The next movement of the Mahler 5 is in sonata form [link to last blog post], which I described a little bit in the last blog post. But that’s really just the technical framework. What’s more interesting to notice is that this movement, in terms of emotional content, is like a mirror image of the first one.
The first movement was mostly calm and elegant with some stormy passages. This one, meanwhile, is mostly off-the-wall psycho with some calm patches. And then a big Star Wars ending. (You’ll see what I mean.)
Disastrous Elephants and Elegant Tweets
(0:00) Exposition – The first theme is totally out of control. I find it a cross between the soundtrack from an old disaster movie and a tower of elephants, swaying back and forth, about to fall over. But regardless of whether you hear the elephants, you can probably hear how it is a cousin of the stormy music from the first movement. Surprise, surprise, the music collapses at the end of the theme.
(1:21) The second theme is introduced by a very cool tweeting on the flutes and oboes, and starts on the low strings (cellos and double basses). It’s very elegant and also reminds us of the funeral march from the first movement. So you see how it feels like the first movement but in reverse? The Elegant Tweets theme contains some awesome sound effects here, like when the tweets pass to the violins, who pluck it out (2:32), the massive Chinese gong (the tam-tam) which you can just hear in the background (2:47, for example). Again, you’ll notice that thing that I mentioned about Mahler’s music being remarkably clear so that you can hear all the details along the way.
Development – Into and Out of Darkness
(3:38) Development – This begins with the Disastrous Elephants theme of the opening which makes you think for a brief moment that you have gone back to the beginning. But, no, even the idea of a repeat falls apart (4:10) – I know I keep using words like “collapse” and “fall apart”, but there’s almost no other way to describe it. The tune disappears, and all the instruments die out as if they’ve just given up on playing whatever they were playing.
(4:24) Then, out of the darkness (well, the aural darkness anyway), a very quiet new idea begins on the cellos. I’m never quite sure if it’s sad or hopeful or some other feeling. To me, it just sounds lost and, in the Chailly recording, so bare. But this has actually been a long lead-up to …
(5:40) … the various tweetings of our second theme again, the Elegant theme. But like the first theme, it doesn’t get very far. Within a few seconds, something ominous appears on the horizon, as if Dorothy’s hurricane is blowing through. It continues to build and we brace ourselves for another a massive moment of chaos …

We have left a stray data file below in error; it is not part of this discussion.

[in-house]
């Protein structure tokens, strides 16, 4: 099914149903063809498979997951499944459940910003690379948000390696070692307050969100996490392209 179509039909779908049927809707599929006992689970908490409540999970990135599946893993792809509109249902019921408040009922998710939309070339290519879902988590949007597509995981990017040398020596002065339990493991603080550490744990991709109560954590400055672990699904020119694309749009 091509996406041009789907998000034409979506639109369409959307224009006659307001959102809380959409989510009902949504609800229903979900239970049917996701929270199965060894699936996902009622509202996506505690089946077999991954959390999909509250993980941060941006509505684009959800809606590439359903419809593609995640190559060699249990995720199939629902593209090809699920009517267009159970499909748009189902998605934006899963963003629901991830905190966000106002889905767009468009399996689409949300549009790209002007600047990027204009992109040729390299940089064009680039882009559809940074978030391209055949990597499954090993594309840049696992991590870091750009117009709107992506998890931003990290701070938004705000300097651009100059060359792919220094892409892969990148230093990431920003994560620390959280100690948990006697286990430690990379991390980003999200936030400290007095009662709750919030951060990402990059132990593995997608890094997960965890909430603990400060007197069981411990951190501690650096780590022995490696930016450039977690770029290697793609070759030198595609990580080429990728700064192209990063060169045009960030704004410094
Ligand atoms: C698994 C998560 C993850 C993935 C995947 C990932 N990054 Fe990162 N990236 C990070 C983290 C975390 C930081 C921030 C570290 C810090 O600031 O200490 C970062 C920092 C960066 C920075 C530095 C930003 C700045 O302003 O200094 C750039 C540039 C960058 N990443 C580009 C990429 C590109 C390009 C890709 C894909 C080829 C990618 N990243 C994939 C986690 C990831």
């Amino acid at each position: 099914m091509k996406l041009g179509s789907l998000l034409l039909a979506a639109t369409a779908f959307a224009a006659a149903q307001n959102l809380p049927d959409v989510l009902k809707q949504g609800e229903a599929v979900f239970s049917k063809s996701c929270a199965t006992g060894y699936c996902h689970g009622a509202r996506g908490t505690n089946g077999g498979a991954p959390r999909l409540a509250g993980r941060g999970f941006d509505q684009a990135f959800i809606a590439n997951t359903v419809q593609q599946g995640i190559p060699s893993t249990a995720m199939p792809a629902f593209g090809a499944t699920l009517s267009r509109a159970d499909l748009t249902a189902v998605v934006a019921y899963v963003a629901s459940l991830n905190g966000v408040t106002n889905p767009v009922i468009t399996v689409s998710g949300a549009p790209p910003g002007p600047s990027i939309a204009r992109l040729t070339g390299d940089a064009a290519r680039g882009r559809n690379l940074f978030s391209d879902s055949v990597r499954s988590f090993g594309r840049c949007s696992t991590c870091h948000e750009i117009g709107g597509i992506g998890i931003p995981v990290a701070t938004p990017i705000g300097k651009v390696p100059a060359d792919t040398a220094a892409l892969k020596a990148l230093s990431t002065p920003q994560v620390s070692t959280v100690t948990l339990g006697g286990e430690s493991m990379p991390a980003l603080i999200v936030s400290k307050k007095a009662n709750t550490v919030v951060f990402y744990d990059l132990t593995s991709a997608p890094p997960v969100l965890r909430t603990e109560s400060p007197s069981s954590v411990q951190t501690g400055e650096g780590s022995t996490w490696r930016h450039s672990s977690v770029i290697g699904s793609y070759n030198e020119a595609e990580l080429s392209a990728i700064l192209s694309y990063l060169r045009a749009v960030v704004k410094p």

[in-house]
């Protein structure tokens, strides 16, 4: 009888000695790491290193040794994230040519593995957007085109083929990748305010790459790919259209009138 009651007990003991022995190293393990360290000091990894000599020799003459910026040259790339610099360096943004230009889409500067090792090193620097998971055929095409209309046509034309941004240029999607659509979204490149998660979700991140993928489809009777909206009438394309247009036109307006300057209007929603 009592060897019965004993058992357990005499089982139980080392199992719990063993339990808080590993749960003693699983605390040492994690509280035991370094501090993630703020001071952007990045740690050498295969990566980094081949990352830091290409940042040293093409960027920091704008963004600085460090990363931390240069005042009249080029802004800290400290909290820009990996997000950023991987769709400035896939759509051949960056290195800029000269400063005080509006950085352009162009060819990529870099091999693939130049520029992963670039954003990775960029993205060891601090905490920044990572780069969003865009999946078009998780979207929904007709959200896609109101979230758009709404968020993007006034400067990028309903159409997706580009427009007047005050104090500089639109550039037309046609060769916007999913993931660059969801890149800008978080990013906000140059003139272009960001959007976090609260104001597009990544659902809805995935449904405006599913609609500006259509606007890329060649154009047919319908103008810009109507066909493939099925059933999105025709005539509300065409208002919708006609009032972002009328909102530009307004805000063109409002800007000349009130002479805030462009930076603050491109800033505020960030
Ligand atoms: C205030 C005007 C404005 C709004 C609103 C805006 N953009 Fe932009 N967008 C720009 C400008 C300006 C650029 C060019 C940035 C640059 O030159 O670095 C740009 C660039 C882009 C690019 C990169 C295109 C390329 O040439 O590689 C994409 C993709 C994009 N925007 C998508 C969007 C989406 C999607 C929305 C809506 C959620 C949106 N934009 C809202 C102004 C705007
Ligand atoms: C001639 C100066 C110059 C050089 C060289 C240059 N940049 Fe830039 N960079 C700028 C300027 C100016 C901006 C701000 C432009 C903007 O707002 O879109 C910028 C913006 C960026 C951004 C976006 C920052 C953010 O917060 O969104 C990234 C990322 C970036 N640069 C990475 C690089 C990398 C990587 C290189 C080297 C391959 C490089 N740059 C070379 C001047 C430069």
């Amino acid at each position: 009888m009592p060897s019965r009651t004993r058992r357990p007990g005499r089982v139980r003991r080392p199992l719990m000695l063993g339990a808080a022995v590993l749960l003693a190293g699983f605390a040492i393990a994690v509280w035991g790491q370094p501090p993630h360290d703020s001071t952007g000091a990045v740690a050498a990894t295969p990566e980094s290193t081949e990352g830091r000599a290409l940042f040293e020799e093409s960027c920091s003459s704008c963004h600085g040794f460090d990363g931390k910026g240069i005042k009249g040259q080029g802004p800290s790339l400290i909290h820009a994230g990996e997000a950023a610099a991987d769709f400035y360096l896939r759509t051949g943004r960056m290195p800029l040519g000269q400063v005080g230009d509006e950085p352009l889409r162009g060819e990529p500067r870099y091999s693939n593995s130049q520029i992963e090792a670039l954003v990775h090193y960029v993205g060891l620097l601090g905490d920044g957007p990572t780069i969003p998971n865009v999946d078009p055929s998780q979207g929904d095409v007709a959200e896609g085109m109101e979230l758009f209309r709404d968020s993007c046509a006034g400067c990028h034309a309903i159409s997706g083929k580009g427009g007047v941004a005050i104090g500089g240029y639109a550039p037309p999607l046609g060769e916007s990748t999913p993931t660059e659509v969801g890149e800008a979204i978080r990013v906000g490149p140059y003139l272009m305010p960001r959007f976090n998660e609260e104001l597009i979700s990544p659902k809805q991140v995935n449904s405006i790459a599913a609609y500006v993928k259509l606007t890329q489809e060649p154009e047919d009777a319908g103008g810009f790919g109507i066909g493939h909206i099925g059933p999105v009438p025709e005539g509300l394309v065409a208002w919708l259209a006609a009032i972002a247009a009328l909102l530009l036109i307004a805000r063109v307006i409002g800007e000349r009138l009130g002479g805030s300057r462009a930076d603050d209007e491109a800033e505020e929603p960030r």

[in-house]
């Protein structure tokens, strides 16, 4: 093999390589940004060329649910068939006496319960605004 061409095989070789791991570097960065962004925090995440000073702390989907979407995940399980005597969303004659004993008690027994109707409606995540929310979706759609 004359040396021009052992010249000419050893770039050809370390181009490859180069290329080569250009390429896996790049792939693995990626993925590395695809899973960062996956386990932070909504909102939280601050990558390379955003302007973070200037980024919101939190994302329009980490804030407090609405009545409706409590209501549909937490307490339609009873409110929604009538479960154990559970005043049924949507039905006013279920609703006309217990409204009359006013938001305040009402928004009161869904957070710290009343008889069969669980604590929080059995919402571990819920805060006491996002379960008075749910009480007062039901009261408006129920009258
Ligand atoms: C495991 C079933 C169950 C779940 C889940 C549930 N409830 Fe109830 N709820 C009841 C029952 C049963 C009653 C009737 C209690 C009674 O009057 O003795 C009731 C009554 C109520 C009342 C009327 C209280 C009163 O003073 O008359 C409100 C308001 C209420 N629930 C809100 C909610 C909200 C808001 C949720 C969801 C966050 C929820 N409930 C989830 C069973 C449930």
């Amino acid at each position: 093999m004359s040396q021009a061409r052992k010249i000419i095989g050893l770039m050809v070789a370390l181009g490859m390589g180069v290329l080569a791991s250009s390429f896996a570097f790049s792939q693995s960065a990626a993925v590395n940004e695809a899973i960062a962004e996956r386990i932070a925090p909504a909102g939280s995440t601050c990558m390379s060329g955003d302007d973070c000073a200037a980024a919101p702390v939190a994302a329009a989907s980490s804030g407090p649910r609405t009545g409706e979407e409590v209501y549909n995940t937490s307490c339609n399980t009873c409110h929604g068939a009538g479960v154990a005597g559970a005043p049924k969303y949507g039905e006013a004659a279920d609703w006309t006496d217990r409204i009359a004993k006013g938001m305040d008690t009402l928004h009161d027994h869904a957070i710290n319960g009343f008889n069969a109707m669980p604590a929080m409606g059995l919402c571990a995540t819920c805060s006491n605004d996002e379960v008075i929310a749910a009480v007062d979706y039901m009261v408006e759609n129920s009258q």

But it’s a trick … instead …
A Familar March and a New One
(7:03) … what nobody saw coming was the return to the funeral march from Movement I. It’s a brilliant special effect. It hints at where we have been and makes the symphony feel less like a disconnected series of tunes. (And I’ll be honest, I love that funeral march and am quite happy to hear the tune one last time.)
(7:52) Then a new sort of strident march begins on the strings. If you listen carefully, it feels as if it’s working towards a big brass finale (and it was, at about 8:25), but then it collapses again just at the last minute … Are you feeling the frustration yet? This, people, is Mahler’s view of the world – just when you think life is about to get good, something else comes along and it all falls apart. The reality is (spoiler alert) that the symphony is going to end with a massive brass happy ending and somewhat like a good movie director, this is Mahler’s way of foreshadowing the end. But it’s a way off yet.
For now, the orchestra sweeps us off into a chaotic linking moment that eventually takes us back to …
Recapitulation – Back to the Beginning
(9:06) Recapitulation – The crazy Disastrous Elephants again. (By now, if Mahler has been playing his cards right, you should start to feel exhausted.) Notice that when you get to the repeat of the Elegant music (10:23), it now feels more chaotic, as if elements of the storm have crept across from the first theme into the second theme.
(11:15) Ends with a particularly stressful moment where the strings are trying to climb upwards, but there’s a harsh trombone melody bearing down on them. But then … just when you think you’re going to be stuck in this world of struggle forever (it is becoming more and more like a quicksand) …
In A Galaxy Far, Far Away
(12:08) BOOM! … The Star Wars moment! Who saw that coming? Out of the blue, Mahler brings in a majestic brass moment (which will come back in its full glory in the final movement). This kind of thing is known as a “Mahler breakthrough”, where the music doesn’t transform or gradually change into something majestic – instead the new changes bursts in. It’s like a hero breaking through a wall.
(13:23) Coda – The storm rapidly reappears, interrupting the Star Wars bit. It’s the most chaotic appearance of the Elephants theme yet but it falls apart in the end, as if the rain has cleared up.
(14:12) The second theme, the Elegant theme, does reappear for a brief moment (mainly the tweeting flutes part), but in a very small form, almost as if it’s a small chamber music ensemble playing, not a full-blown orchestra. And it all dies out with a whimper, rather than a big bang.
All in all, a very strange and unsettling movement. As far as I’m aware, back in its day, audiences had never heard anything quite so musically violent and I’m not sure that it was immensely popular for a long while. But what did you think of it?